Daniel Jackson, a 5-year-old kindergartener at Running Brook Elementary, clutched his mother with one hand while gently swinging his red Corvette-shaped lunchbox with the other. Daniel's older brother Jordan, an enthusiastic fourth-grader, quickly walked ahead toward the entrance of the Columbia school.
The trio parted at the covered entrance of the building. Jordan stood in a line with familiar classmates. Daniel and his mother, Lisa Jackson, lagged behind.
"I'm really excited for him to interact with other kids," Jackson said as Daniel looked at the ground. "He's really shy."
Then the doors to the school opened, and students and parents started filing into the building.
"Bye, Danny!" Jordan yelled as he waved to his family. "Have a nice day!"
More than 48,500 students - an increase of more than 200 since last year - are expected to attend Howard County public schools this year. The new Veterans Elementary in Ellicott City has increased to 72 the number of schools in the system.
Sydney L. Cousin, superintendent of schools, spent the first day of the academic year making his annual tour of schools.
Cousin visited seven schools - Mount Hebron High, Centennial High, Burleigh Manor Middle, Centennial Lane Elementary, Phelps Luck Elementary, Gorman Crossing Elementary and Murray Hill Middle - on Monday. He was joined by County Executive Ken Ulman for more than half of the trip.
Cousin said he was impressed with the students, staff and schools, in particular at Mount Hebron, which has been a sore spot with a number of parents who were dissatisfied with maintenance at the school.
"I saw a staff and a facility hard at work, and a facility that was in very good shape," Cousin said of Mount Hebron.
While Cousin was assessing schools, Jordan Jackson was eagerly heading to his new fourth-grade classroom.
Upon entering Running Brook, Jordan immediately yanked off his baseball cap - a school rule - and briskly snaked through the halls and headed to his new classroom. On his way to his new digs, Jordan hugged one teacher, waved at another and chatted with a classmate.
"I am excited to go back to school so I can meet all my friends again," said Jordan, who was sharpening pencils in the room of his new teacher, Lisa Rounds.
Jordan said he is eager to learn more and to do more reading, which is his favorite subject.
"I want to get smarter so I can become a pediatrician," he said.
Meanwhile, Jordan's mother was saying her goodbyes to Daniel in his kindergarten class taught by Pam Foreman.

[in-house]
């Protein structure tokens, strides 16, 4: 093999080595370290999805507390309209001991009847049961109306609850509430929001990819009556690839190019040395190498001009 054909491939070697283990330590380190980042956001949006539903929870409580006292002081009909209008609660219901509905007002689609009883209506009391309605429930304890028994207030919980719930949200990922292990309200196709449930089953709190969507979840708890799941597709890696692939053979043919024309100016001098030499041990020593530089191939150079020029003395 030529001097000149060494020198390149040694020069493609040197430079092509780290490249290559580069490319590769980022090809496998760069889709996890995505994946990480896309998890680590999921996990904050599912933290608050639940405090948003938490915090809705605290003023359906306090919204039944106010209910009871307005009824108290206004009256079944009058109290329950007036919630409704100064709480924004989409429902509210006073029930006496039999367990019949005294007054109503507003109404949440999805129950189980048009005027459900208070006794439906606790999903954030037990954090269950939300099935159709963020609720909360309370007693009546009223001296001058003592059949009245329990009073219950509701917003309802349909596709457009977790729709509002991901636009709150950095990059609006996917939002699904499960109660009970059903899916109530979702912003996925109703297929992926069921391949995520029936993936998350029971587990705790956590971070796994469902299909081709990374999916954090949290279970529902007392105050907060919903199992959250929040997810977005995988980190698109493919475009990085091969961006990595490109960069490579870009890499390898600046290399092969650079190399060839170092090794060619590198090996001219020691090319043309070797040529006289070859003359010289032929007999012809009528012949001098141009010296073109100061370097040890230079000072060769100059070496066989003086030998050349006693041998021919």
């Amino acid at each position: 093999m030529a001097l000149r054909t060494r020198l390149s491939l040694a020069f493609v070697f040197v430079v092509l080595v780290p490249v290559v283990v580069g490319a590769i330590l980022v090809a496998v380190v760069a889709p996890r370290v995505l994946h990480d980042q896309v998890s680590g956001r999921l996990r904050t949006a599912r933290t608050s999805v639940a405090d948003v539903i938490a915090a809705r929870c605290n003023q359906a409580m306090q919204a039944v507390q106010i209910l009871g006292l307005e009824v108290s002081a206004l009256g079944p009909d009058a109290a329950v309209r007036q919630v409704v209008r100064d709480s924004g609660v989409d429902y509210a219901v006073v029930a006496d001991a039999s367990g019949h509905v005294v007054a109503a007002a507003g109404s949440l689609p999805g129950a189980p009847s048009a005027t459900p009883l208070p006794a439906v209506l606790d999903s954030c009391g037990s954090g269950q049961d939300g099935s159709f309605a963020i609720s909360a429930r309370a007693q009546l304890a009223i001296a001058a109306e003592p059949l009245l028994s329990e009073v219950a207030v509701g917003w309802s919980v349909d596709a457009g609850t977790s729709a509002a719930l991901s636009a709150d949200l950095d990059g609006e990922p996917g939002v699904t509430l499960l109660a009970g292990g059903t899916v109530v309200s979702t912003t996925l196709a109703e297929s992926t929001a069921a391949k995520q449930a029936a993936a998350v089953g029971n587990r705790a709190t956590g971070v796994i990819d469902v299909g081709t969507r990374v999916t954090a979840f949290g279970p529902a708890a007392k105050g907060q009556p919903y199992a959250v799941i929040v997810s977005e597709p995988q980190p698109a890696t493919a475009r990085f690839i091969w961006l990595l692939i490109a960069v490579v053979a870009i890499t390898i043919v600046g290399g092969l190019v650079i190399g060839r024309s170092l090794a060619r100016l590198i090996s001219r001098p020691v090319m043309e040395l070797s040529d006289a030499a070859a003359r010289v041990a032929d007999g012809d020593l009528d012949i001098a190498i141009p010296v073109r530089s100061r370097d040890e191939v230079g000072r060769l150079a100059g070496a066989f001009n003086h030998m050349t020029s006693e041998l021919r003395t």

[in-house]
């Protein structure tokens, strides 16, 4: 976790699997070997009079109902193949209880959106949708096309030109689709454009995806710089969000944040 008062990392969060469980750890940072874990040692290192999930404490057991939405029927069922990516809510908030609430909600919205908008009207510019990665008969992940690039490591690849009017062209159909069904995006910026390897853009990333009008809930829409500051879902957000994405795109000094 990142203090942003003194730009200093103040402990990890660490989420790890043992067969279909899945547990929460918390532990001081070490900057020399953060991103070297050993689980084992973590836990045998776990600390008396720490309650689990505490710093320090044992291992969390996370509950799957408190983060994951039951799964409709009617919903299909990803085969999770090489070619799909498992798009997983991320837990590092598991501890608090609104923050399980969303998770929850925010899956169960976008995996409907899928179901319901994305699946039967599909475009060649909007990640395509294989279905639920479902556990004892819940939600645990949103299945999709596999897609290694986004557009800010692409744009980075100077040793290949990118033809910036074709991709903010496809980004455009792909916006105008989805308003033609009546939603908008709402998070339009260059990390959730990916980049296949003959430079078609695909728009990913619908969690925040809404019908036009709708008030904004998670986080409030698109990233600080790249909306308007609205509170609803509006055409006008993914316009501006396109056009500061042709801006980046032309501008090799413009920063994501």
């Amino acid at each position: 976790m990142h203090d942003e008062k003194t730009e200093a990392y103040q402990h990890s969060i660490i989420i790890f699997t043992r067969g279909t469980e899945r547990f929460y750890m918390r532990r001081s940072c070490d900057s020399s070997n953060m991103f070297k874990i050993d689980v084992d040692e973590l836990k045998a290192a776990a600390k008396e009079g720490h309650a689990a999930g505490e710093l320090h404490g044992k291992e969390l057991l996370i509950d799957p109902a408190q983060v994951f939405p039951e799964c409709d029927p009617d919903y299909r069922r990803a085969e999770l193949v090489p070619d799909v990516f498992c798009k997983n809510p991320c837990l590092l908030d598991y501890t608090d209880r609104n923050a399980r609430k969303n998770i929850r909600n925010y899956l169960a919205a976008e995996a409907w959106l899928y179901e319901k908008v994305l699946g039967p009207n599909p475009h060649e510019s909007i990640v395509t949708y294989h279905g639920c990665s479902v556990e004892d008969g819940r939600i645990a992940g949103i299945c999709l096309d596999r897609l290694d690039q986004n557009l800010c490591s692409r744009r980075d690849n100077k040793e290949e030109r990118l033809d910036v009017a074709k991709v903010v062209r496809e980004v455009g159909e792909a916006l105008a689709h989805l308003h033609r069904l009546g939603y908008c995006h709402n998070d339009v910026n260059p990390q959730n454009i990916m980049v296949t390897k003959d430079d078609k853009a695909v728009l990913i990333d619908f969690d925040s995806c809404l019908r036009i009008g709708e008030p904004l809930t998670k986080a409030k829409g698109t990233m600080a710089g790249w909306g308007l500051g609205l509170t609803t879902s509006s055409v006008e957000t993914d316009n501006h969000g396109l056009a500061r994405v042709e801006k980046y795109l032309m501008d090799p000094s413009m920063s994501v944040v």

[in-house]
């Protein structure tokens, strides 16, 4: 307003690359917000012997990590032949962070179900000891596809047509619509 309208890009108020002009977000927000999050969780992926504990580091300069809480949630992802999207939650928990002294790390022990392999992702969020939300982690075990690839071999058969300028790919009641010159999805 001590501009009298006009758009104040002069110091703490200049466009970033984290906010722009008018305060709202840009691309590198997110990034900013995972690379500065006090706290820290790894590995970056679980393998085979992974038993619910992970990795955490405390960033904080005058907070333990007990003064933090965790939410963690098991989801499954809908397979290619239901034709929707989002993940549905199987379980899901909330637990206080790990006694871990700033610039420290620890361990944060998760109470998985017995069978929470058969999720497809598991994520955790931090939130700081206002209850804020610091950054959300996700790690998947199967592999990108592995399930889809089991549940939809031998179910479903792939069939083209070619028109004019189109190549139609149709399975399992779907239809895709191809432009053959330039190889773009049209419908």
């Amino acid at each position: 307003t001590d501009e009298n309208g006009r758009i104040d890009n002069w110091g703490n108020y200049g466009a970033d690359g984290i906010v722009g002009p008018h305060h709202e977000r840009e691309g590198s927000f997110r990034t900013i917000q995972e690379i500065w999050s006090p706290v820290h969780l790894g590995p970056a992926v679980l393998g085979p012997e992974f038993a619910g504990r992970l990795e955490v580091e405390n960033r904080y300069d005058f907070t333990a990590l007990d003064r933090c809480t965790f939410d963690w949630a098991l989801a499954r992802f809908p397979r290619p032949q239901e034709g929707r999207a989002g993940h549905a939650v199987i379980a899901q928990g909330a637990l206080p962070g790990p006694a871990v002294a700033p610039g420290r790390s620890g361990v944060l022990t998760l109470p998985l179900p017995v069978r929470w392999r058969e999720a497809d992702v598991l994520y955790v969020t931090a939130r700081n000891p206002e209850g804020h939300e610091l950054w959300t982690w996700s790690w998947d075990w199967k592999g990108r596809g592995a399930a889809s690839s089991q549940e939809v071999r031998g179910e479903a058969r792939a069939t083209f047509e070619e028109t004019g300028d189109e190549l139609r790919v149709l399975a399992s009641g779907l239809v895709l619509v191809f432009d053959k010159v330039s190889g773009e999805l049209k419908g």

"He's the last," said Jackson, a mother of four, as she watched her youngest draw a picture of a school with a green crayon. "I'm happy for him to be in school with his brother. He's keeping the Jackson legacy alive."
Her husband, Jay Jackson, captured the moment with his tiny digital camera.
"I have a great sense of pride," Jay Jackson said of his four sons, the oldest of whom, Wendell, attends Pennsylvania State University. "I feel comfortable with him coming here. He's bringing up the rear. He's the last one in the house."
Parents weren't the only ones at Running Brook eager for the school year to start.
Troy Todd, the school's assistant principal, said he was excited about the second year of Positive Behavioral Interventions and Supports program, which encourages adults to give students positive feedback. Some schools offer prizes and other incentives to reward good behavior.
"Everyone is coming with a lot of excitement and enthusiasm," Todd said.
Maria Moy, a reading specialist at the school, spent most of the morning directing new students to classrooms.
"It was neat," Moy said. "I had a train of a dozen kids following me. ... It was nice."
Moy said she couldn't wait to assist teachers with their reading lessons and to work individually with students.
"I'm looking forward to getting back into the swing of that," Moy said. "I want to make the magic happen."
Lisa Booth, the school's principal, said her top priority was welcoming her new students - especially the 50 former Bryant Woods students who have been redistricted to Running Brook - this year.
"I saw very few tears from parents or children," Booth said. "They [parents] were all out by 10:30 a.m. I think they are confident that their children will receive a good education.
"We've got off to a great start this year," Booth said. "We have wonderful students and a community that supports us."